I do have to call into question the findings of the research study. 70% of people are "always having to clean up the core and change the toilet roll?" I think that statistic can only actually be true if 70% of the population lived alone. Is my logic off? Weigh in, mathematicians...
What's better than taking a shower? Taking a virtual one, of course. Or, better still, washing a virtual person.
Confused? Just check out Delta's new Wash the Day Away game, where you can play around with their new In2ition Two-In-One shower head, selecting filthy characters and trying to wash them clean before time runs out. You'll then have a chance to actually win one of the new shower heads by selecting three dirty tiles to wash off (out of about 50 or so) to see if you've won. Kind of like an online scratch ticket, with a shower head instead of a penny.
I chose the Yoga Master character to clean, and no, I didn't win an In2ition. But I get to try two more times today, as you're allowed three tries per day.
Not that I'll be wasting the work day trying to win a shower head or anything...
Entrants into AARP's "Recession Remodel" Room Makeover Contest were asked to demonstrate how, even in a recession, bathrooms and kitchens can be remodeled for beauty and long-term comfort and efficiency.
The contest winners were just announced, and they include a farm house kitchen outside Charlotte, North Carolina and a bathroom redone in Snohomish, Washington. You can see images and videos of the winners at www.aarp.org/remodel.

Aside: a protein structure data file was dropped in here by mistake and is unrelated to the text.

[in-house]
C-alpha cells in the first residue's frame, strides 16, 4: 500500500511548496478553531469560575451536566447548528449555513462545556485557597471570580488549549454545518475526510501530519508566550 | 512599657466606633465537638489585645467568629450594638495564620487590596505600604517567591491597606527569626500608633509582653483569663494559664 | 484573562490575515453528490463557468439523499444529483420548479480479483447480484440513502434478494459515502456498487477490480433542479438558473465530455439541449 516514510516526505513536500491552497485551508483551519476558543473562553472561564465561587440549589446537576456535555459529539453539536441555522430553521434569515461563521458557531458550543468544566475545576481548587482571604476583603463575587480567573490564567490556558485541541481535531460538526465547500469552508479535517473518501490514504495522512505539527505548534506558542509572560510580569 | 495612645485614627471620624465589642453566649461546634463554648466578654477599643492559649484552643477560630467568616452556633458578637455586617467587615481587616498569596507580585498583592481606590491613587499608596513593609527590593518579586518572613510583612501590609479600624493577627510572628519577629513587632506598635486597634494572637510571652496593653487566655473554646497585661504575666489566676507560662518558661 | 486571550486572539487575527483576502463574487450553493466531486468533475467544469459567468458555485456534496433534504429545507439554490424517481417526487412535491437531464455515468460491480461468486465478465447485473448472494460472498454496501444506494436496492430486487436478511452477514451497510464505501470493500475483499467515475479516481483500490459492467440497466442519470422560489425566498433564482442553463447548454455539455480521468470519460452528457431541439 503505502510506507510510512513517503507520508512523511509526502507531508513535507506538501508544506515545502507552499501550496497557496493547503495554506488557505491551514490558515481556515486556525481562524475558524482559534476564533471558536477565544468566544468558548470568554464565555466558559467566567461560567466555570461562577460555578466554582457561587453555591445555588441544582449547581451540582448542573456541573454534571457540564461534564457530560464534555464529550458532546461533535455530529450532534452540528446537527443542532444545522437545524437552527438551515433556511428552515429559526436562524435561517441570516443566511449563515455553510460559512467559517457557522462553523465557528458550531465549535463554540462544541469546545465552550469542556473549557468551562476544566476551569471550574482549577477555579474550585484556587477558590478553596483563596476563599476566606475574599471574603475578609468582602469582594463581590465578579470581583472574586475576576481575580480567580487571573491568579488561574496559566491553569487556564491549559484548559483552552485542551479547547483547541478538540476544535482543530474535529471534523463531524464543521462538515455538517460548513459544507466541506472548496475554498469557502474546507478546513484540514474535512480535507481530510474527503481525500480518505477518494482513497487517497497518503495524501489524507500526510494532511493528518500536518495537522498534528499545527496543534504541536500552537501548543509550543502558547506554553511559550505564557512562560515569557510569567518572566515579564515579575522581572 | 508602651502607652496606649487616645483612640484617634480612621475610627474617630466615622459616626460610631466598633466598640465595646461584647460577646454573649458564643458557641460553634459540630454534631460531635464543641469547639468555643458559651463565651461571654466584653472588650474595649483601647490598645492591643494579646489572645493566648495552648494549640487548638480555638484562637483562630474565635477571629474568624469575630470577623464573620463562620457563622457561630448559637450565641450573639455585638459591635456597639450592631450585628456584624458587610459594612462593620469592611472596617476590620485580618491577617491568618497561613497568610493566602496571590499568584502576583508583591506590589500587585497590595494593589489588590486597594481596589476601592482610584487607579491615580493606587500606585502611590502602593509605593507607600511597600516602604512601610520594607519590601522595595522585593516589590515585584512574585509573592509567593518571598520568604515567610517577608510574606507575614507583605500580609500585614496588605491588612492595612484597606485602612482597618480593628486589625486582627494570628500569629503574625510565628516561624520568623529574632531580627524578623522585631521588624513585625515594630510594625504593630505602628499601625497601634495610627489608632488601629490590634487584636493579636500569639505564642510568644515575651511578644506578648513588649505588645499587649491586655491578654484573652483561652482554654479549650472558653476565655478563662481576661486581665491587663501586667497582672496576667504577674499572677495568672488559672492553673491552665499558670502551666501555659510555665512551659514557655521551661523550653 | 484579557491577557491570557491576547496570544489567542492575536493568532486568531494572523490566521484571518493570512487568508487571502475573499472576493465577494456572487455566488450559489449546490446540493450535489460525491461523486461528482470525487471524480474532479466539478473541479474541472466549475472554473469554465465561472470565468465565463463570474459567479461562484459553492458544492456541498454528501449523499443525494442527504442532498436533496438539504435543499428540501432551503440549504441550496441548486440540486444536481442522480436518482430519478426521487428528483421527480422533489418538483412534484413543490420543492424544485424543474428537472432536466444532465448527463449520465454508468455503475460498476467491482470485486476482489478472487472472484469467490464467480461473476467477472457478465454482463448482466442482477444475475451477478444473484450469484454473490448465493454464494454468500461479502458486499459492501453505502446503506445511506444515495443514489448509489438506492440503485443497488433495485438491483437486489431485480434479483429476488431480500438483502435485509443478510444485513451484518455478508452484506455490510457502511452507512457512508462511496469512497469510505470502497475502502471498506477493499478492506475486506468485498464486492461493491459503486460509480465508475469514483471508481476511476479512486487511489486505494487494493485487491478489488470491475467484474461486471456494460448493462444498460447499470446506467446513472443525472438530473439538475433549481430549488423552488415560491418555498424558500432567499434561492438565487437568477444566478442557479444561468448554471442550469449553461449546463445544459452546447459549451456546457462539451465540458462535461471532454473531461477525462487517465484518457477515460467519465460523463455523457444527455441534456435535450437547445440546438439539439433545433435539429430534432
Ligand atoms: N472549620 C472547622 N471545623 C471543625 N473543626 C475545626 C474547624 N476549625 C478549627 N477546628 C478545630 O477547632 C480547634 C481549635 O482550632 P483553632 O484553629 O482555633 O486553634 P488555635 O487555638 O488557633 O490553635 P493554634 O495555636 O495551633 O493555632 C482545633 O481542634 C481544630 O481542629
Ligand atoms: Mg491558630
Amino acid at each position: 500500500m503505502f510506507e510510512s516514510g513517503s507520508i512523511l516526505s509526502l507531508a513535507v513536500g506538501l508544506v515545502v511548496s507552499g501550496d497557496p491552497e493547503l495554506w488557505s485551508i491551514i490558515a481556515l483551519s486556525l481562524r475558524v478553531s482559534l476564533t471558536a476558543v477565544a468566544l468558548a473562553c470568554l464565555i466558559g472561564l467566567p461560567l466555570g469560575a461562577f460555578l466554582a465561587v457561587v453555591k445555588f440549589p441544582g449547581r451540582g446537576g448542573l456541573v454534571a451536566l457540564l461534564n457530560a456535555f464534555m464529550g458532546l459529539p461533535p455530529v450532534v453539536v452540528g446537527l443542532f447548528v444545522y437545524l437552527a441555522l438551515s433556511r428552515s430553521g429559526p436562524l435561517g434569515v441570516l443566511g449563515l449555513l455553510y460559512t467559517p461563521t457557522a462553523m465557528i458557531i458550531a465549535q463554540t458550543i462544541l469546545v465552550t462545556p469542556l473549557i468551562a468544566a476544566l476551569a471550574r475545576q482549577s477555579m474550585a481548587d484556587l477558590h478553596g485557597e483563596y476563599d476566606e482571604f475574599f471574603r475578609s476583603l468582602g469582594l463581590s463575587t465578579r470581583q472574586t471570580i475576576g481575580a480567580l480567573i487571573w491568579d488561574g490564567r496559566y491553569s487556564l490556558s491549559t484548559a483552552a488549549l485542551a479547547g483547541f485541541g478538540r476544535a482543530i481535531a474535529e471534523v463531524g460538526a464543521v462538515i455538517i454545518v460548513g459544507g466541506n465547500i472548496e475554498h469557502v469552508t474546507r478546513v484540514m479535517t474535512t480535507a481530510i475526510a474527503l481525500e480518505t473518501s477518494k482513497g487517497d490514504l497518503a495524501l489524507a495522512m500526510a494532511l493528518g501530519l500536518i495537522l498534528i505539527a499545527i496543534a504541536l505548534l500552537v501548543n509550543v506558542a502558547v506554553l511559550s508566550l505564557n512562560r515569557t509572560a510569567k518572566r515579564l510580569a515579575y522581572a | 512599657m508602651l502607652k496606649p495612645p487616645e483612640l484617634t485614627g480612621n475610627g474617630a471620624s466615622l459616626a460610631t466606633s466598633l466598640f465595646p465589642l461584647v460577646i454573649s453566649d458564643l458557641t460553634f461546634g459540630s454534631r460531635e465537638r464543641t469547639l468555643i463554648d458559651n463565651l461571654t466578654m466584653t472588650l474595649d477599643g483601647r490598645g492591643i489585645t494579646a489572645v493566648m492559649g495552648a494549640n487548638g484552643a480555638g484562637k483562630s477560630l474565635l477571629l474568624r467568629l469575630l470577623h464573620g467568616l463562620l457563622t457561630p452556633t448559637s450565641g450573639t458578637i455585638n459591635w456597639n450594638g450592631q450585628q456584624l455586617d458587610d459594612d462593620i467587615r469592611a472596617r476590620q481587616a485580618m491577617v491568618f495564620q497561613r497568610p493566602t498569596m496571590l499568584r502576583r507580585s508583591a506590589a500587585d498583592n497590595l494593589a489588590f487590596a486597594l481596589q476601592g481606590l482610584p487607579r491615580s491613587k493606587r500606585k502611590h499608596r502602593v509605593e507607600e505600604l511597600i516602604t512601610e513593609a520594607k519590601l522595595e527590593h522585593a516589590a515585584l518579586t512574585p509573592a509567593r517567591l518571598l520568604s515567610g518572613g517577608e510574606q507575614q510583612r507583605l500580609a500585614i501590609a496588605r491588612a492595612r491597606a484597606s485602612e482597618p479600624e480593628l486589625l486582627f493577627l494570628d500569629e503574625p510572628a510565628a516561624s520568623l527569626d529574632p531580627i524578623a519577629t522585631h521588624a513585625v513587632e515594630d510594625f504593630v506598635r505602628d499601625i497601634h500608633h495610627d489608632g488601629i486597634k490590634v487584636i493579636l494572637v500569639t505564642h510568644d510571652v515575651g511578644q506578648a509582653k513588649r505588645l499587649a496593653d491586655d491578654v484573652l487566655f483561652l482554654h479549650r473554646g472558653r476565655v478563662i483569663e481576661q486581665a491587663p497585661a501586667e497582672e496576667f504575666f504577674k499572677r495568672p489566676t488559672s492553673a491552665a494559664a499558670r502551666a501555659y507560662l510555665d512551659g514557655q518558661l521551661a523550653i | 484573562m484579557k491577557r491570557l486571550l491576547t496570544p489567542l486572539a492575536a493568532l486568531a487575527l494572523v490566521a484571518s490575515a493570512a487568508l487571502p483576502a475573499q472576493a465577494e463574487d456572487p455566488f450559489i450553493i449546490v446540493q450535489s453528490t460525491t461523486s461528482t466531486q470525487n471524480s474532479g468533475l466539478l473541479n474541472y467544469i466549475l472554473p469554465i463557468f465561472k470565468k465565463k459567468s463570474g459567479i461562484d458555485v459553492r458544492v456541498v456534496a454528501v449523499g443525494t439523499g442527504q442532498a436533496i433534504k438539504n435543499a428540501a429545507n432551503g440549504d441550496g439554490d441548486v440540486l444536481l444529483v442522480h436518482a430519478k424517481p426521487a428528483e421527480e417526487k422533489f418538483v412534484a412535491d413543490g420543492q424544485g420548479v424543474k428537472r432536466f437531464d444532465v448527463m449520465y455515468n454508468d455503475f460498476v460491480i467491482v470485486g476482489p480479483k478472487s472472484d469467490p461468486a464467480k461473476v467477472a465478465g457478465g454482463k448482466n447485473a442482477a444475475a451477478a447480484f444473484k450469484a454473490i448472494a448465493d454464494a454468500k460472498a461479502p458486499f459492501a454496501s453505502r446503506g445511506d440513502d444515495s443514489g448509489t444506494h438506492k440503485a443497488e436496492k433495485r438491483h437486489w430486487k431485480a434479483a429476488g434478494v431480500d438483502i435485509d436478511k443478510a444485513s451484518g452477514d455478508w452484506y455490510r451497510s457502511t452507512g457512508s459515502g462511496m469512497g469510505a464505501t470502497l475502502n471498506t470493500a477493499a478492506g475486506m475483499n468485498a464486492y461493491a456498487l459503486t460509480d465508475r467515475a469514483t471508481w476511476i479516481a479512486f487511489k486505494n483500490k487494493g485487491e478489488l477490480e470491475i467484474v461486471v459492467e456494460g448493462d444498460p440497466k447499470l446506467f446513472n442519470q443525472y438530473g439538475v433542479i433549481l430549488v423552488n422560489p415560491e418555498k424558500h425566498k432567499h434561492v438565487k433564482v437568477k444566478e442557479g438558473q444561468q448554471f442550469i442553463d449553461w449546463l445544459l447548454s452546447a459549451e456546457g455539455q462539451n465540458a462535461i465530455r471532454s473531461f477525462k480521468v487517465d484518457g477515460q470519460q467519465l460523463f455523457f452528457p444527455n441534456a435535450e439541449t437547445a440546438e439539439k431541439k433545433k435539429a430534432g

The announcement of the winners comes at the same time that AARP released the findings from a recent poll of adults aged 45 and older concerning the home and community preferences of that age group. The results of the finding are pretty interesting. Eight of ten respondents have a full bath and bedroom on the main level of their home, a sign that folks in this age group are well aware of the growing accessibility needs associated with aging in place.
Potential homebuyers falling in this age category (or even those soon to fall into it) should be thinking about the home they are considering and if it will meet their needs down the road.
Is your home designed to handle your anticipated needs as you age?
Got a kids' bathroom you'd like to customize? Try these nifty knobs, from the aptly named Nifty Nobs. In addition to towel bars, hooks and other bathroom hardware, Nifty Nobs sells easily interchanged knobs that add a little personalized touch to any bathroom.
Got a sports nut? Try the football, basketball or baseball knob.
You'll also want to check out the company's latest product, an easy-to-install towel bar mounting system called the Convert>able Bath Accessory. To see how easy it is to install their sleek hardware, check out this video on their website. No clips or miniature set screws to mess with.
Although the emphasis here is on the interchangeable hardware nob for use in a kids' bathroom, there are plenty of basic shaped knobs and decorative knobs for the adult in you, too.
The company is calling this a revolutionary bathroom product. It certainly puts a couple twists on the bathroom hardware category.
What do you think? Would you add Nifty Nobs to your bathroom?